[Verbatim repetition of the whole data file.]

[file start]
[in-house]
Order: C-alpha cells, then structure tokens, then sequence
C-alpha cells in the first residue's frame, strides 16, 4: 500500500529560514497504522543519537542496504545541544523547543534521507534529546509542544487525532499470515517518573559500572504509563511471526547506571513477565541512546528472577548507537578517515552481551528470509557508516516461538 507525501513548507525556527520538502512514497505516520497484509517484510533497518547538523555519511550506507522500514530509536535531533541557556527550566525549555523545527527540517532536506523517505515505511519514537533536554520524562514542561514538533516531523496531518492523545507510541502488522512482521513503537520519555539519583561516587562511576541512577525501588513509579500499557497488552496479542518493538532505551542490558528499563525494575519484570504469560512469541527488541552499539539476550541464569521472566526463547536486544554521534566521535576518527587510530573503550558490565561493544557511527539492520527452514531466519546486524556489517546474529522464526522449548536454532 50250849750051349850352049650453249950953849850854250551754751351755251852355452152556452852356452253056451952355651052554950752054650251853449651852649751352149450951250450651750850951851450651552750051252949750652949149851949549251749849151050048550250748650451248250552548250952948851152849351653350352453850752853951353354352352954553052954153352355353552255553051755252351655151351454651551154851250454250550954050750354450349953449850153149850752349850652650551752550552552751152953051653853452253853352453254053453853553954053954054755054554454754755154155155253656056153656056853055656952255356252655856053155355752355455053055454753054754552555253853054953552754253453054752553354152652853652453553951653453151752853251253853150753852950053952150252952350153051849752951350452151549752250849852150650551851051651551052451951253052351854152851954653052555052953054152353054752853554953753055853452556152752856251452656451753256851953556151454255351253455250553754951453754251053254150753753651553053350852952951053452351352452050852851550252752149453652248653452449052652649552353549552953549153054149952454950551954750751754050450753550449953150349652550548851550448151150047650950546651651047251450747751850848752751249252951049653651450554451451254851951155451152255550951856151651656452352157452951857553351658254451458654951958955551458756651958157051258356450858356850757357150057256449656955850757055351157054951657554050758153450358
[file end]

[in-house]
Order: C-alpha cells, then structure tokens, then sequence
C-alpha cells in the first residue's frame, strides 16, 4: 500500500529560514497504522543519537542496504545541544523547543534521507534529546509542544487525532499470515517518573559500572504509563511471526547506571513477565541512546528472577548507537578517515552481551528470509557508516516461538 507525501513548507525556527520538502512514497505516520497484509517484510533497518547538523555519511550506507522500514530509536535531533541557556527550566525549555523545527527540517532536506523517505515505511519514537533536554520524562514542561514538533516531523496531518492523545507510541502488522512482521513503537520519555539519583561516587562511576541512577525501588513509579500499557497488552496479542518493538532505551542490558528499563525494575519484570504469560512469541527488541552499539539476550541464569521472566526463547536486544554521534566521535576518527587510530573503550558490565561493544557511527539492520527452514531466519546486524556489517546474529522464526522449548536454532 50250849750051349850352049650453249950953849850854250551754751351755251852355452152556452852356452253056451952355651052554950752054650251853449651852649751352149450951250450651750850951851450651552750051252949750652949149851949549251749849151050048550250748650451248250552548250952948851152849351653350352453850752853951353354352352954553052954153352355353552255553051755252351655151351454651551154851250454250550954050750354450349953449850153149850752349850652650551752550552552751152953051653853452253853352453254053453853553954053954054755054554454754755154155155253656056153656056853055656952255356252655856053155355752355455053055454753054754552555253853054953552754253453054752553354152652853652453553951653453151752853251253853150753852950053952150252952350153051849752951350452151549752250849852150650551851051651551052451951253052351854152851954653052555052953054152353054752853554953753055853452556152752856251452656451753256851953556151454255351253455250553754951453754251053254150753753651553053350852952951053452351352452050852851550252752149453652248653452449052652649552353549552953549153054149952454950551954750751754050450753550449953150349652550548851550448151150047650950546651651047251450747751850848752751249252951049653651450554451451254851951155451152255550951856151651656452352157452951857553351658254451458654951958955551458756651958157051258356450858356850757357150057256449656955850757055351157054951657554050758153450358